Getting over stagnation

I’ve just read a great post over at LifeDev:  Empowering Creative People (in case you missed it, that’s a link – this theme doesn’t make them obvious).  It’s about how to avoid failing, but it’s the bit about laziness that caught my attention, particularly about the role that fear plays in moving things forward.  It got me thinking about why I keep writing, even when my project seems to be overwhelming.  

I asked myself the big ‘why’ question a couple of months ago.  Why do I do this when it’s so hard and exhausting?  Why don’t I choose something with a faster result, like art?  Then I thought about what would happen if I just gave the whole thing up and stopped writing.  I sat down and pictured myself putting down the pen, shelving the manuscript and turning to something else.  I felt the weight of the project lifting from my shoulders, and imagined myself rejoining the world out there where books are things you read, not write.

Truth is, it didn’t feel good.  In fact, it felt downright rotten.  Somewhere deep down, it feels like I’ve got something to say and I need to say it.  It might not be profound, it might not be important, it might not even be sensible, but it’s there and it’s mine.

The fact is, I love my craft.  To give it up doesn’t feel right.    To live without it feels empty and boring.  So next time I whinge about it, just remind me of that, OK?

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3 Comments (+add yours?)

  1. Graham Storrs
    Jul 07, 2009 @ 09:56:02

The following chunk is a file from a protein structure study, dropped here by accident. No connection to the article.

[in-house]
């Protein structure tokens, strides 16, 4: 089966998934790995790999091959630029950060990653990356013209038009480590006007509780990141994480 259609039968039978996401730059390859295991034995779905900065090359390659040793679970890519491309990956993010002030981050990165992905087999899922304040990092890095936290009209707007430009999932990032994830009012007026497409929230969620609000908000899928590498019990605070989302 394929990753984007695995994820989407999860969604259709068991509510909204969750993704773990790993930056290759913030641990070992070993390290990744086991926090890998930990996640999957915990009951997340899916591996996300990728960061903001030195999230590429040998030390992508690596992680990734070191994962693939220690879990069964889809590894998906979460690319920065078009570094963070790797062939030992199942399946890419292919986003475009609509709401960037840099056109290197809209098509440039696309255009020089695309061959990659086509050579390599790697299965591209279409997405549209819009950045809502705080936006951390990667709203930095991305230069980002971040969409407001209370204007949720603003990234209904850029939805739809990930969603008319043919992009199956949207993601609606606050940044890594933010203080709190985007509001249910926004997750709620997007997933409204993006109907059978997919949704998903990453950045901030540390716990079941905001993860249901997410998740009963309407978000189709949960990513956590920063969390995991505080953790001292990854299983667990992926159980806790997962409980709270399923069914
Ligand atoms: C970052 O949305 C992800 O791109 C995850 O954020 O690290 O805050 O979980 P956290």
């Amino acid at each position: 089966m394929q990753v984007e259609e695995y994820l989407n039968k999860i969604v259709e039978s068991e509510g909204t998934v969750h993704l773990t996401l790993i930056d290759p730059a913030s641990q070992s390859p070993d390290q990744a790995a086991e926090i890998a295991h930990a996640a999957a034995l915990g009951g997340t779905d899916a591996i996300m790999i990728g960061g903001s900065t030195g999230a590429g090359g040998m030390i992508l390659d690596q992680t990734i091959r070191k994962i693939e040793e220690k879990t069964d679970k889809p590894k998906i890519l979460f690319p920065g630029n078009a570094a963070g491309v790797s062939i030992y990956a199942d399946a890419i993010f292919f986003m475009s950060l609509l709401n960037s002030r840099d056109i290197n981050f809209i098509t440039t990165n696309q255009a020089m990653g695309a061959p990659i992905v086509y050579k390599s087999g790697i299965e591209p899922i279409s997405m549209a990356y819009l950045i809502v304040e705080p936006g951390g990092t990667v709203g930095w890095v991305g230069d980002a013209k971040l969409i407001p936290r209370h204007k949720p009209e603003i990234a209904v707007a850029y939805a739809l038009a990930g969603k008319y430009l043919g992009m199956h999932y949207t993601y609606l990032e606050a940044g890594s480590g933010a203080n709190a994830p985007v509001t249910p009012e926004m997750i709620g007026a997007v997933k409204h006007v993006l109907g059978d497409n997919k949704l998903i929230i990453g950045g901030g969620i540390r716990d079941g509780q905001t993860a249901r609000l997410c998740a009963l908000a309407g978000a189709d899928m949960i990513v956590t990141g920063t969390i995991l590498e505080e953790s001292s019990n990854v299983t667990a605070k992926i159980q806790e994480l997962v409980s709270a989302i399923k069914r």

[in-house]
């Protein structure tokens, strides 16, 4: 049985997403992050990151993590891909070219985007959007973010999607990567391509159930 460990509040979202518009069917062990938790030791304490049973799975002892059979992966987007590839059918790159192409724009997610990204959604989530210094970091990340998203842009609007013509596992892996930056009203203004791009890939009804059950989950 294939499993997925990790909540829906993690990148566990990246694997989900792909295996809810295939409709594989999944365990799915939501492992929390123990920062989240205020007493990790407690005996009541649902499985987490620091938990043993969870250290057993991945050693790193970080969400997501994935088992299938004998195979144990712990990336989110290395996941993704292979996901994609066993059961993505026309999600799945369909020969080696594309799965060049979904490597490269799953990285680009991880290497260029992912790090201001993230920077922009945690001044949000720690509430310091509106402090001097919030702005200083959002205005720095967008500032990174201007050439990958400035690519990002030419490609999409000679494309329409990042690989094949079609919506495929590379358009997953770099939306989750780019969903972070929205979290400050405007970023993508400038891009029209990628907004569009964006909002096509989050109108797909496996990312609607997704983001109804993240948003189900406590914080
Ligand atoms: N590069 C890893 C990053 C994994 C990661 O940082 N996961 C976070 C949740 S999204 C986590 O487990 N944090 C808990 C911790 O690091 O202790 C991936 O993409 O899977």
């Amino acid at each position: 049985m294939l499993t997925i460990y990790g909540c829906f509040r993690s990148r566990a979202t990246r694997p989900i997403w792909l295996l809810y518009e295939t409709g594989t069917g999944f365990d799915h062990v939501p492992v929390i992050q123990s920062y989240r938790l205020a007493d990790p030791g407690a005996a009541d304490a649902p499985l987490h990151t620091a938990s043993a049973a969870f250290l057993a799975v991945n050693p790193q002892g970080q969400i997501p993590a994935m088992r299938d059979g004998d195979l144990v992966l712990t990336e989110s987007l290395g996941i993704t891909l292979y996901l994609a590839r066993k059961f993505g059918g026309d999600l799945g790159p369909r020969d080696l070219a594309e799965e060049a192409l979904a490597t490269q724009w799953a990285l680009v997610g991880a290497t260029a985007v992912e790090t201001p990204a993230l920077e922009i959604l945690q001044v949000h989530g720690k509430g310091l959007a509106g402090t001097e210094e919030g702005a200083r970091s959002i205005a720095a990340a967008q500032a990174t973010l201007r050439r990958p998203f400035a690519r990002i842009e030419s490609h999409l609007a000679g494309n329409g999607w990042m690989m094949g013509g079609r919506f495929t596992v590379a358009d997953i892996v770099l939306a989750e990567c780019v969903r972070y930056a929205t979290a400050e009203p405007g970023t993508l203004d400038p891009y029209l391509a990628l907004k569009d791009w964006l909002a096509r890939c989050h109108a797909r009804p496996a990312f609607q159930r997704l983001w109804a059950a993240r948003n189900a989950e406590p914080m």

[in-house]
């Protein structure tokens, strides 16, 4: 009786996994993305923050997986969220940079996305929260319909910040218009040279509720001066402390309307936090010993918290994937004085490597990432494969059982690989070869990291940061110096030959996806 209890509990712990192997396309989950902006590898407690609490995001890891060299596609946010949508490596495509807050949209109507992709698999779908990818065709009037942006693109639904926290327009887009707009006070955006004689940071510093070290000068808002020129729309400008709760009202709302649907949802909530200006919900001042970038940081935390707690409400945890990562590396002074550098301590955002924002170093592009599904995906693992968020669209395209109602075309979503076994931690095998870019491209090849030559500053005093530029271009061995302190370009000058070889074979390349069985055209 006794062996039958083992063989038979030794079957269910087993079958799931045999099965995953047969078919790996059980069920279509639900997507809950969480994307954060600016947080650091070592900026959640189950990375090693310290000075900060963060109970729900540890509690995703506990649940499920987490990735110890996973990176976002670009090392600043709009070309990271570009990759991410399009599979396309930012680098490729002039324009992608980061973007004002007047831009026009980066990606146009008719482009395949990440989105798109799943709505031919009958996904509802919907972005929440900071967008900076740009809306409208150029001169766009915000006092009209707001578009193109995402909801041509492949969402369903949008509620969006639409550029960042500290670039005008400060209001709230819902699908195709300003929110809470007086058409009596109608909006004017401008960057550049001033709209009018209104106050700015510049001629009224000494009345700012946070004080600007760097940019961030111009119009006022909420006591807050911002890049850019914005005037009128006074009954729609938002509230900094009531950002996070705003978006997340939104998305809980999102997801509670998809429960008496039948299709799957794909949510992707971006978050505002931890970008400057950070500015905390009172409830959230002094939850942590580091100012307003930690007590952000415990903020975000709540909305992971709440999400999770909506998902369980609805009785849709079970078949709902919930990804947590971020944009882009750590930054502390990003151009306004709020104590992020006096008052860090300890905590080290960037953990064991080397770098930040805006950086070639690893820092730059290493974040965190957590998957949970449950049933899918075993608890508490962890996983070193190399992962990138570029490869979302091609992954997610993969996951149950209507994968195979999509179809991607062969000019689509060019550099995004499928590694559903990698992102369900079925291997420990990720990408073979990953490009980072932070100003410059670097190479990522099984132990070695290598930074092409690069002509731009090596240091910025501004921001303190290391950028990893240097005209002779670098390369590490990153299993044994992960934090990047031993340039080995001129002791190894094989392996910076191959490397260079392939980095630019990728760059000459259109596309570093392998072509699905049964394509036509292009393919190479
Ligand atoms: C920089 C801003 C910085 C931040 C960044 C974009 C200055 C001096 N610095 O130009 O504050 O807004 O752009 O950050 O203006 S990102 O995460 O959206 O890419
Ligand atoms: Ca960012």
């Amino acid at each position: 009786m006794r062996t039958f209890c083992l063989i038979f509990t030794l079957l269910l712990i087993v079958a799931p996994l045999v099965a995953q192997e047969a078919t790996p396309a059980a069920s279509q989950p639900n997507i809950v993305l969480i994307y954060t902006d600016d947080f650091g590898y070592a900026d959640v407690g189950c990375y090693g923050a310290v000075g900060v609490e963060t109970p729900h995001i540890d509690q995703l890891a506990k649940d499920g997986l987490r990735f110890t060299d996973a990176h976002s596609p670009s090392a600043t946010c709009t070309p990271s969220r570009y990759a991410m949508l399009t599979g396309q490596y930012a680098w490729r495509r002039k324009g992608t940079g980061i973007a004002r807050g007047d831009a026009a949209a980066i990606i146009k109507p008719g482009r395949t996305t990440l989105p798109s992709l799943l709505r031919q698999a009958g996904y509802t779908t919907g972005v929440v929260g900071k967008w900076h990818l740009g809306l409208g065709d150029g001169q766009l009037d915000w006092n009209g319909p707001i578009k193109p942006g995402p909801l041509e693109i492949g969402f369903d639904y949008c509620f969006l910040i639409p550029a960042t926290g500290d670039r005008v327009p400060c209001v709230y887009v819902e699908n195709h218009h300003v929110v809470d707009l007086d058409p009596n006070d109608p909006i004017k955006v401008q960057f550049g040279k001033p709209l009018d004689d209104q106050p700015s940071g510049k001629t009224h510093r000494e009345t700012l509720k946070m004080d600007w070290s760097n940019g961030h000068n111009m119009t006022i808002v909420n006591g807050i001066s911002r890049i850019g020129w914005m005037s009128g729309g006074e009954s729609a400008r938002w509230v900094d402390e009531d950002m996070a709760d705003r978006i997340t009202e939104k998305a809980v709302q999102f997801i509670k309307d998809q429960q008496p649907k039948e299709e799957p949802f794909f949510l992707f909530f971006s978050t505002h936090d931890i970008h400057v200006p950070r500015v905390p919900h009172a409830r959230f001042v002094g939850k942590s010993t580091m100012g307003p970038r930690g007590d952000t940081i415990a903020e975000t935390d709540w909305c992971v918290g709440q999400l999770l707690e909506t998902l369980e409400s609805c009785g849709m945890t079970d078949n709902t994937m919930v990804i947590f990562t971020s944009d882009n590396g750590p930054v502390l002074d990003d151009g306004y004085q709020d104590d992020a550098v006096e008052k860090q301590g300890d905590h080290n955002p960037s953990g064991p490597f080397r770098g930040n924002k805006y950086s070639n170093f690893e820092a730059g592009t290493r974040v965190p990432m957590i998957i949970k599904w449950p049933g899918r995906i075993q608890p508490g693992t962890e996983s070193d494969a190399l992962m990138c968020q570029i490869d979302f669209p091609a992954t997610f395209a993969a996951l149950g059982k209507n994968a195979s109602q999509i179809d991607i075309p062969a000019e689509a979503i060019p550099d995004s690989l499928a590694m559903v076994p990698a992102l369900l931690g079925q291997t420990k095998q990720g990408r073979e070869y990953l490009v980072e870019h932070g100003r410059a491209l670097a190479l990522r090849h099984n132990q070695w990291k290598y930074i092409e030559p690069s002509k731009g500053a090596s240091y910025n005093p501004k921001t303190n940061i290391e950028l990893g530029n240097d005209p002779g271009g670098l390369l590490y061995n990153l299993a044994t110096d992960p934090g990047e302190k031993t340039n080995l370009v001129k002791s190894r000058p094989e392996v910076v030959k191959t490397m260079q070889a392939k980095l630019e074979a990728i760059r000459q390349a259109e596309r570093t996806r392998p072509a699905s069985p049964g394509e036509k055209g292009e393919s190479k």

For me, it’s the difference between writing for fun and writing for publication. There have been periods of several years at a stretch where I’ve decided publication was not something I was interested in. Those have been the best times for writing. Not only did I enjoy it more, I was far more productive too! These days, trying to get published again, there is a stress involved in everything I do and there are many things I do (like writing query letters) that are a pure pain in the neck and nothing like what I want to do.

    If I don’t get a book contract in the next siz months or so, I may well give up on it again and return to the simple pleasure of writing.

    Reply

  2. j-a brock
    Jul 07, 2009 @ 19:04:58

    ironic, isn’t it? and yet, i seem to be able to write a lot of words quickly for work!

    Reply

  3. Emma Newman
    Jul 07, 2009 @ 19:58:01

    I am so with Graham there; when I wrote the first draft of my book I was so happy, then someone persuaded me I should try to get published and it all changed. Since then I have struggled to find that state of writing without pressure again.

    If you stopped, imagined only ever reading again and felt like that, then you are truly a writer. This happens to me so many times and it’s always the same conclusion. We cannot help it. We are what we are. Writers.

    Reply

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